The sky was a bit gloomy at the 10am skipper's meeting.
The blog author gets ready for his heat. Six pack is gladly back. (thanks Nino for the photos)
The other guy didn't show up, so it was only Jeff, Colin and me. Three Hot Sails on the water, we just launched. On the reef, the first waves of a fairly big set. Transition time was two minutes, we used it all to wait that out.
The big set is peaking. Jeff and I waited it out on the inside, while looks like Colin is going to try to poke through.
After the big set was gone, it was pretty flat and, despite the light wind on the inside, it was quite easy to sail out. Here I'm seeing that Jeff will be in position for a nice medium wave (you can't see it in the photo because the zoom flattens everything out), so I decide to quickly tack and grab the smaller one right in front of it.
Still checkin on Jeff and probably thinking:"yeah, Jeff's wave is better, but this one is better than nothing..."
Still can't see my wave, can you?
And there it is. I caught a bunch of those little ones. It wasn't a planned strategy. It was just that I didn't see any big set looming on the horizon, so I chose to stay close to the reef to pick my waves.
Sometimes too close!!
Here's a major wipeout courtesy of Rick (this is his gallery). How the mast did not break is a mistery.
This is probably my best turn and, once again, was only caught by Rick. He might not have a great camera, but he had a good timing! Thanks!
This one is another small wave. I believe the photographer was Kevin Pritchard and I took it from the AWT gallery. Really good shots in there.
I know, it's an all about me post. But, for the non Hookipa sailors, I want to show one of the toughest spots for tacking in Maui. This is just upwind of the beach, right in front of the rock shelf. The current there goes upwind and that creates two unfavorable side effects:
- a hell lot of chop
- the wind feels always stronger (because the speed of the current adds up to the speed of the wind)
Here's Jeff and I sailing out. He smartly chose a 5.8 Superfreak. I was on a 4.7 Firelight...
...can you tell?
Jeff told me that with the 5.8 he could move all over the place and really took advantage of having Hookipa all for himself. This photo clearly confirms that.
After heat chat. Jeff, thanks for those great sails, but also for the most comfortable harness in the market.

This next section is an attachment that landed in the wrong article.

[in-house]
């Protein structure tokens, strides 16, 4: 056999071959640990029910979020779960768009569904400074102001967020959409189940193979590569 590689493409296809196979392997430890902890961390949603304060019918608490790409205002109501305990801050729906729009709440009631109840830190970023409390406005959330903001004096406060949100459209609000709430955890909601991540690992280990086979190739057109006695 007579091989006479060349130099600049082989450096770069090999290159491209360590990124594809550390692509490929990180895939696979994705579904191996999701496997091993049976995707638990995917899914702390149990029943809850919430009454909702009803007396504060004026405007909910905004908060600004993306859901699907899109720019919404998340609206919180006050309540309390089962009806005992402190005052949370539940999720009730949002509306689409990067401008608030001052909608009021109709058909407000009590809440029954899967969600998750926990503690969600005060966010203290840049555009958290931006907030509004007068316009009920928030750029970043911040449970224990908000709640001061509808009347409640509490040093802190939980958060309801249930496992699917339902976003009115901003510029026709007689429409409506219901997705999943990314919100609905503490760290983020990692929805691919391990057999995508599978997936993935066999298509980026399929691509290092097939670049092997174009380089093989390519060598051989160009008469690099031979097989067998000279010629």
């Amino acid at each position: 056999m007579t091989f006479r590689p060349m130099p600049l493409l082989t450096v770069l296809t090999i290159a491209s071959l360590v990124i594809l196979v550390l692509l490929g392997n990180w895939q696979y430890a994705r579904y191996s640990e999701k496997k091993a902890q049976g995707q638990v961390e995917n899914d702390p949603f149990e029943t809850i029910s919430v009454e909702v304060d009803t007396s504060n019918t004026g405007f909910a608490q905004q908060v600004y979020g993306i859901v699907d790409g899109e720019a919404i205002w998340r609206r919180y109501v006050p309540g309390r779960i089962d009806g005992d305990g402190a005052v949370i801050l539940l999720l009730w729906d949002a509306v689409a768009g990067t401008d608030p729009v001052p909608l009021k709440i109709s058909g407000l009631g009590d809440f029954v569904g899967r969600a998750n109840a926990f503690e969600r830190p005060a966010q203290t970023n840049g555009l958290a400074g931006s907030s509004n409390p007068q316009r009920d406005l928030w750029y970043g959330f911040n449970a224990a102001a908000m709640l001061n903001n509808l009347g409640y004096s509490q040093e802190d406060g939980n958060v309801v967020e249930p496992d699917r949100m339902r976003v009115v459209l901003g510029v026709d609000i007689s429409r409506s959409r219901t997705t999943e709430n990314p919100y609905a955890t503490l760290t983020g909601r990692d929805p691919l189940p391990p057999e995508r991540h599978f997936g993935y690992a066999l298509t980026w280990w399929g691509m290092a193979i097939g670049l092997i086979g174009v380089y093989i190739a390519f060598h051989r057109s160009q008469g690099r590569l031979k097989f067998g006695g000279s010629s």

Here I'm like:"really Colin? You think you sucked more than me?!?"
This is Russ smiling before his really tough heat against Francisco Goya, Laurent and I can't remember the fourth one.
I've judged 4 or 5 contests in the past and I know that very often people disagree with the judges.
Now, to express a on opinion on a sailor performance, one should only be focused on judging (instead of chatting with friends), write down the scores, know the judging guidelines, and do that all day to keep the scores consistent.
Nonetheless, when the amount of people that saw things differently from the judges is so high (pretty much 100% of the people I spoke to), then there is a possibility that a judgemtent was not fair.
It happens, it's part of the game, sometimes you get lucky sometimes you don't.
I think Russ was the clear winner of that heat. He caught the biggest waves, he hit the lip at each single turn and he even finished one with a (small) one hand aerial.
He wasn't as fast as Francisco on the waves. Laurent pulled off a nice (small) taka off the lip. So it was a tough one. But I really think he deserved to advance.
So I feel like saying to him:"good job brah!".
A few shots of the experts heats before my camera's battery died.
I believe this is Brian Metcalf-Peres (sorry, the last name is probably wrong).
Andrea smiles about his performance (he sailed good), but that unfortunately wasn't enough to beat Josh and Brian.
Well, it's 9.30, skipper meeting is at 10. I better get going otherwise I'll end up parking at Pavillion again...
This is my heat. Check out the live webcast.